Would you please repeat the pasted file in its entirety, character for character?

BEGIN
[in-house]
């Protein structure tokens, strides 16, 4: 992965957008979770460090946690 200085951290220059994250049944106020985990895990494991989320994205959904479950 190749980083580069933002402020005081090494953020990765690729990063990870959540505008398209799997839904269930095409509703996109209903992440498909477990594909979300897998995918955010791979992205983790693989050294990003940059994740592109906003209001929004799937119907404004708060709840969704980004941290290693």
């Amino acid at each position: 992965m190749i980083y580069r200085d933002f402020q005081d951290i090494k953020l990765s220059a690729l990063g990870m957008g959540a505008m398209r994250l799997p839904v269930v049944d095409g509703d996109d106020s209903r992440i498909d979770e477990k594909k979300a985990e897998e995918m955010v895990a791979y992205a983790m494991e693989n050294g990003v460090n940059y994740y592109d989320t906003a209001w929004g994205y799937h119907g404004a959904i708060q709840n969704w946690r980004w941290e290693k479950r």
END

[in-house]
């Protein structure tokens, strides 16, 4: 992965957008979770460090946690 200085951290220059994250049944106020985990895990494991989320994205959904479950 190749980083580069933002402020005081090494953020990765690729990063990870959540505008398209799997839904269930095409509703996109209903992440498909477990594909979300897998995918955010791979992205983790693989050294990003940059994740592109906003209001929004799937119907404004708060709840969704980004941290290693």
């Amino acid at each position: 992965m190749i980083y580069r200085d933002f402020q005081d951290i090494k953020l990765s220059a690729l990063g990870m957008g959540a505008m398209r994250l799997p839904v269930v049944d095409g509703d996109d106020s209903r992440i498909d979770e477990k594909k979300a985990e897998e995918m955010v895990a791979y992205a983790m494991e693989n050294g990003v460090n940059y994740y592109d989320t906003a209001w929004g994205y799937h119907g404004a959904i708060q709840n969704w946690r980004w941290e290693k479950r």